ERIC Number: ED381846
Record Type: RIE
Publication Date: 1994-Nov-19
Reference Count: N/A
Collective Voluntarism and Public Affairs Knowledge: A Typology for Knowledge Gap Theory Development.
Gaziano, Emanuel; Gaziano, Cecilie
A "collective voluntarism" framework can be used to achieve greater analytical precision and improve theoretical development of the landmark "knowledge gap hypothesis" which has stimulated considerable research and debate about the nature and existence of socially structured public affairs knowledge. The original knowledge gap hypothesis locates differential acquisition of public affairs knowledge within the social structure and explains the emergence and consequences of gaps for collectivities, particularly communities. Combining the two dichotomies of: (1) whether sociocultural phenomena are represented as naturally occurring or as voluntary human constructions; and (2) whether these phenomena are best explained by analyzing the propensities of individual actors or those properties unique to collectivities produces four categories. The categories are: societal naturalism, individual voluntarism, atomic naturalism, and collective voluntarism. The first three categories are represented by existing research on the knowledge gap hypothesis. Three ideas within current knowledge gap work can serve as points of departure for a collective voluntarist perspective: the model of collectivity employed, the manner in which knowledge is conceptualized, and the value of such knowledge. Readily available concepts with which to organize a contextual, collective voluntarist view are those of "culture" and "social process." The process of knowledge gap construction can be studied in depth with the tools of event sequence analysis. Although no known studies of knowledge differentials fulfill the definition of "collective voluntarism," parts of several studies both within and outside the knowledge gap literature suggest approaches which could be included and expanded in such research. (Contains 45 references, 2 data tables, and 12 notes.) (RS)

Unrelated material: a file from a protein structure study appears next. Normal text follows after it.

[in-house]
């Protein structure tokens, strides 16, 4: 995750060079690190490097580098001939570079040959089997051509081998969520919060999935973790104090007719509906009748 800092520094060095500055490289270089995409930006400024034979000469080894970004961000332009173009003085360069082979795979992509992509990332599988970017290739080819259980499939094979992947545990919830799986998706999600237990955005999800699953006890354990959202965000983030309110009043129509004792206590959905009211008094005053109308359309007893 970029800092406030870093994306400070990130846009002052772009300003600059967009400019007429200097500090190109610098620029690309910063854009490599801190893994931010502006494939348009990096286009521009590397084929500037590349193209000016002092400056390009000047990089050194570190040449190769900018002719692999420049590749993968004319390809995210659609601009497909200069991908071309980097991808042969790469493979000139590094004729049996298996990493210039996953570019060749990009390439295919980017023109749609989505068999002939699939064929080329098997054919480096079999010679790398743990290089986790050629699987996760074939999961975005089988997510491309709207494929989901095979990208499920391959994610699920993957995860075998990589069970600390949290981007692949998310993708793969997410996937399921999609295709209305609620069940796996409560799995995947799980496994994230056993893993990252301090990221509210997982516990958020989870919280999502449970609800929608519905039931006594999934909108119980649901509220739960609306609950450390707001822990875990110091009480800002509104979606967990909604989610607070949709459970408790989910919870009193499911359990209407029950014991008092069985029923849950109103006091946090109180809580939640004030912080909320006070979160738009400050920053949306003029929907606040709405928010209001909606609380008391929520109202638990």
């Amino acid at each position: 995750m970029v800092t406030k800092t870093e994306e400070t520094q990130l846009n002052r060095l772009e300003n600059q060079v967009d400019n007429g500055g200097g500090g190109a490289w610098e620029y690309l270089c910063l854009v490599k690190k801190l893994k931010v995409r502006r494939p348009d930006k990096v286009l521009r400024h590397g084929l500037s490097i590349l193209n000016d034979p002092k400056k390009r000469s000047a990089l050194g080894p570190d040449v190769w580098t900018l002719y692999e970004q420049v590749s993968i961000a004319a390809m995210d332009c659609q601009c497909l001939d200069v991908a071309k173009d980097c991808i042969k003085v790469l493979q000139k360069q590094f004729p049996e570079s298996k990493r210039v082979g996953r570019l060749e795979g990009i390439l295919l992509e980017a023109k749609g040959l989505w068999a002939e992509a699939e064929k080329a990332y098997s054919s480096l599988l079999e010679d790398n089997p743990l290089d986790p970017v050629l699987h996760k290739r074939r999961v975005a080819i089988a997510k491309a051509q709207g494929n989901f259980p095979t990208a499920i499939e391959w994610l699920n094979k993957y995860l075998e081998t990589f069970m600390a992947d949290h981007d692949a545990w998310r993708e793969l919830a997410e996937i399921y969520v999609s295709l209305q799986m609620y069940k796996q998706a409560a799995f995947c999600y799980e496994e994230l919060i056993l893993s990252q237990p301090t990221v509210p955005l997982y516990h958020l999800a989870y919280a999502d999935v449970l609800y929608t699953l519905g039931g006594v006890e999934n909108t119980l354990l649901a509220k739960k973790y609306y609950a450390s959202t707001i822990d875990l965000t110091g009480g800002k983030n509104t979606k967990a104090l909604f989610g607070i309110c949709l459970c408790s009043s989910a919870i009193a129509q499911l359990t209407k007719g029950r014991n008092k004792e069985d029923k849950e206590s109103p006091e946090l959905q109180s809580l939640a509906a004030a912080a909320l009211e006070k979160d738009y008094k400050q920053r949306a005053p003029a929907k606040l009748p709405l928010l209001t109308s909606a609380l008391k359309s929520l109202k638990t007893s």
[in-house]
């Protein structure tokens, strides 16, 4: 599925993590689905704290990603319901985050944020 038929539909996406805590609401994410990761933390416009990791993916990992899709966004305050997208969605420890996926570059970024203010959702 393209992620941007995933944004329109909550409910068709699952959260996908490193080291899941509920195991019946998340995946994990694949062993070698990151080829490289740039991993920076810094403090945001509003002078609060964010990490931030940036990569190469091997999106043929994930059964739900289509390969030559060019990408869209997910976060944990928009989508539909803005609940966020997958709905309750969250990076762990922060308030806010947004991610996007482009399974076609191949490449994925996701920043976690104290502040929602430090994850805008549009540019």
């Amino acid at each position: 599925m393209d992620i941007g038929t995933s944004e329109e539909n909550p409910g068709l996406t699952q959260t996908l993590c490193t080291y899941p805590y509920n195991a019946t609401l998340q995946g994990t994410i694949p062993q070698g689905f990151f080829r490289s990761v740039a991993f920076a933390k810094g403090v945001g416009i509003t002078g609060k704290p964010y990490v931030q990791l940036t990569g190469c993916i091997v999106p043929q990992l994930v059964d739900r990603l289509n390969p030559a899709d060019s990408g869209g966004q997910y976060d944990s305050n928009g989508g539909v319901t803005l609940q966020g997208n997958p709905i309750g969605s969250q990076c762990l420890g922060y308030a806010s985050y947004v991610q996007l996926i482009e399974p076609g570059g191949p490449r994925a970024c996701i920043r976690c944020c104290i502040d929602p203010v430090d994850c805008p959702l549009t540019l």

Publication Type: Speeches/Meeting Papers; Opinion Papers
Education Level: N/A
Authoring Institution: N/A
Identifiers: Knowledge Acquisition; Knowledge Gap Hypothesis
Note: Paper presented at the Annual Conference of the Midwest Association for Public Opinion Research (20th, Chicago, IL, November 19, 1994).